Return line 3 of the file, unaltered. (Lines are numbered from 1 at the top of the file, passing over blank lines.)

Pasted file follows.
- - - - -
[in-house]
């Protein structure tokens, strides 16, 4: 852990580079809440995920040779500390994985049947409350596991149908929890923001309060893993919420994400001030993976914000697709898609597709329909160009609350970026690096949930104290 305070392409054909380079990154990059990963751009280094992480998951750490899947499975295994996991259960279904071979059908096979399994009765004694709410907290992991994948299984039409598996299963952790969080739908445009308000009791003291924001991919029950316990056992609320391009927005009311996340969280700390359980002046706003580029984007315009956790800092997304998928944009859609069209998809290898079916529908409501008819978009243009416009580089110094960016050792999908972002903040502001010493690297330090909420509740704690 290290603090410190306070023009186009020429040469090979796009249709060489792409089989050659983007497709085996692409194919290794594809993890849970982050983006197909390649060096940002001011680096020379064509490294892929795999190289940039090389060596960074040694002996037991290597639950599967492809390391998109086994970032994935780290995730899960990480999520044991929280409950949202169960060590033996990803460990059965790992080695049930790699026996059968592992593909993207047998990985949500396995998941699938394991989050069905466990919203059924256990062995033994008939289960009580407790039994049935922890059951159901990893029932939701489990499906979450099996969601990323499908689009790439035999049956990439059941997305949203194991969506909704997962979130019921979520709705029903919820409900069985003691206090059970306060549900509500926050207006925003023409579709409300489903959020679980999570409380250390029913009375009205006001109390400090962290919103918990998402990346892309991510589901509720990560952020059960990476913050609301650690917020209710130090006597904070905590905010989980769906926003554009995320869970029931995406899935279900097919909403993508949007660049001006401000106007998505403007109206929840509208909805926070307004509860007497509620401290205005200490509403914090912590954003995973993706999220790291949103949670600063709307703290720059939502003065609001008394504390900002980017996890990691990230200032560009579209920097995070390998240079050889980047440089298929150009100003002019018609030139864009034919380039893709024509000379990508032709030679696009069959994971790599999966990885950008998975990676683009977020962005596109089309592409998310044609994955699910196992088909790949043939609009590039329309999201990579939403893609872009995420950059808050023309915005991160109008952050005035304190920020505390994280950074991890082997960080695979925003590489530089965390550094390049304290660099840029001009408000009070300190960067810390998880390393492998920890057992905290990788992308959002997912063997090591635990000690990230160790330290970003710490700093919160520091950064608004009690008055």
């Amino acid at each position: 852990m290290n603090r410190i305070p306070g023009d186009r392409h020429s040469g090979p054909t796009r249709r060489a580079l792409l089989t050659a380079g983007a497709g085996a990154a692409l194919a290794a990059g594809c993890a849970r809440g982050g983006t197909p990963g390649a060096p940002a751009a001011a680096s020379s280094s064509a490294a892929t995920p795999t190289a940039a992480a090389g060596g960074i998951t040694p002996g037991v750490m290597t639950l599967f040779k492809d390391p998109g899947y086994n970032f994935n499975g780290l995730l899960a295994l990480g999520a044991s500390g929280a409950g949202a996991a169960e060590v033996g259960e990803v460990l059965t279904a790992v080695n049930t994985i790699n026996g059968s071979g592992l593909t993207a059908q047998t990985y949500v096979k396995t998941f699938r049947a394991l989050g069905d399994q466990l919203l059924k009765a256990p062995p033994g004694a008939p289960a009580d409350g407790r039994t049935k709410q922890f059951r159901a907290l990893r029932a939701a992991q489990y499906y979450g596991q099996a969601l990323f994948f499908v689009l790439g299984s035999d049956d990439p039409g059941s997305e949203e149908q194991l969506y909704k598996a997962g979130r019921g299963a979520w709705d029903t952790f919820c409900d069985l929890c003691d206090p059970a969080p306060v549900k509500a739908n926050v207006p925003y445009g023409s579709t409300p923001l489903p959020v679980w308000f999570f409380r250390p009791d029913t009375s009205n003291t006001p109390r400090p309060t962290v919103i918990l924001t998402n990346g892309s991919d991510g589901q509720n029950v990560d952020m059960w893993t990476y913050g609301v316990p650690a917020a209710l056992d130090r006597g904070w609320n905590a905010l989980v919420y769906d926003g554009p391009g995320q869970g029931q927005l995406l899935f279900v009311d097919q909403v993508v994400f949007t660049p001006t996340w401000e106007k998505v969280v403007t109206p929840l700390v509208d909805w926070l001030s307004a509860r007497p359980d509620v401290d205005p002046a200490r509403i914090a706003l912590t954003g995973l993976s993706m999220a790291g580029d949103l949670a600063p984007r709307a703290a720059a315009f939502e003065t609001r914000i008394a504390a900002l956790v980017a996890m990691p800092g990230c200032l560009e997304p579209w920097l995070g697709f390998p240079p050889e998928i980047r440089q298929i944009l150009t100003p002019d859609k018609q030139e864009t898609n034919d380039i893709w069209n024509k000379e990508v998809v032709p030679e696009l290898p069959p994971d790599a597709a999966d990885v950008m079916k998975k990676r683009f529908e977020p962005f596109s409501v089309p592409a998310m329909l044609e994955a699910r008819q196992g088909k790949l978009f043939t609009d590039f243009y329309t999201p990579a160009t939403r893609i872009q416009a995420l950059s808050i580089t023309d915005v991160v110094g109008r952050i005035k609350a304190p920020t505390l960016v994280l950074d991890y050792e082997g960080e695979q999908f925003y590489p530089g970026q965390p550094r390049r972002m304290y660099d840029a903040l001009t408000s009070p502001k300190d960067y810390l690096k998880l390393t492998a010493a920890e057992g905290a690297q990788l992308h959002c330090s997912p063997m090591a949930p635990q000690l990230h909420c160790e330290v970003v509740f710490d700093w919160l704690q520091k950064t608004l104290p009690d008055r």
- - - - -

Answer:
């Amino acid at each position: 852990m290290n603090r410190i305070p306070g023009d186009r392409h020429s040469g090979p054909t796009r249709r060489a580079l792409l089989t050659a380079g983007a497709g085996a990154a692409l194919a290794a990059g594809c993890a849970r809440g982050g983006t197909p990963g390649a060096p940002a751009a001011a680096s020379s280094s064509a490294a892929t995920p795999t190289a940039a992480a090389g060596g960074i998951t040694p002996g037991v750490m290597t639950l599967f040779k492809d390391p998109g899947y086994n970032f994935n499975g780290l995730l899960a295994l990480g999520a044991s500390g929280a409950g949202a996991a169960e060590v033996g259960e990803v460990l059965t279904a790992v080695n049930t994985i790699n026996g059968s071979g592992l593909t993207a059908q047998t990985y949500v096979k396995t998941f699938r049947a394991l989050g069905d399994q466990l919203l059924k009765a256990p062995p033994g004694a008939p289960a009580d409350g407790r039994t049935k709410q922890f059951r159901a907290l990893r029932a939701a992991q489990y499906y979450g596991q099996a969601l990323f994948f499908v689009l790439g299984s035999d049956d990439p039409g059941s997305e949203e149908q194991l969506y909704k598996a997962g979130r019921g299963a979520w709705d029903t952790f919820c409900d069985l929890c003691d206090p059970a969080p306060v549900k509500a739908n926050v207006p925003y445009g023409s579709t409300p923001l489903p959020v679980w308000f999570f409380r250390p009791d029913t009375s009205n003291t006001p109390r400090p309060t962290v919103i918990l924001t998402n990346g892309s991919d991510g589901q509720n029950v990560d952020m059960w893993t990476y913050g609301v316990p650690a917020a209710l056992d130090r006597g904070w609320n905590a905010l989980v919420y769906d926003g554009p391009g995320q869970g029931q927005l995406l899935f279900v009311d097919q909403v993508v994400f949007t660049p001006t996340w401000e106007k998505v969280v403007t109206p929840l700390v509208d909805w926070l001030s307004a509860r007497p359980d509620v401290d205005p002046a200490r509403i914090a706003l912590t954003g995973l993976s993706m999220a790291g580029d949103l949670a600063p984007r709307a703290a720059a315009f939502e003065t609001r914000i008394a504390a900002l956790v980017a996890m990691p800092g990230c200032l560009e997304p579209w920097l995070g697709f390998p240079p050889e998928i980047r440089q298929i944009l150009t100003p002019d859609k018609q030139e864009t898609n034919d380039i893709w069209n024509k000379e990508v998809v032709p030679e696009l290898p069959p994971d790599a597709a999966d990885v950008m079916k998975k990676r683009f529908e977020p962005f596109s409501v089309p592409a998310m329909l044609e994955a699910r008819q196992g088909k790949l978009f043939t609009d590039f243009y329309t999201p990579a160009t939403r893609i872009q416009a995420l950059s808050i580089t023309d915005v991160v110094g109008r952050i005035k609350a304190p920020t505390l960016v994280l950074d991890y050792e082997g960080e695979q999908f925003y590489p530089g970026q965390p550094r390049r972002m304290y660099d840029a903040l001009t408000s009070p502001k300190d960067y810390l690096k998880l390393t492998a010493a920890e057992g905290a690297q990788l992308h959002c330090s997912p063997m090591a949930p635990q000690l990230h909420c160790e330290v970003v509740f710490d700093w919160l704690q520091k950064t608004l104290p009690d008055r």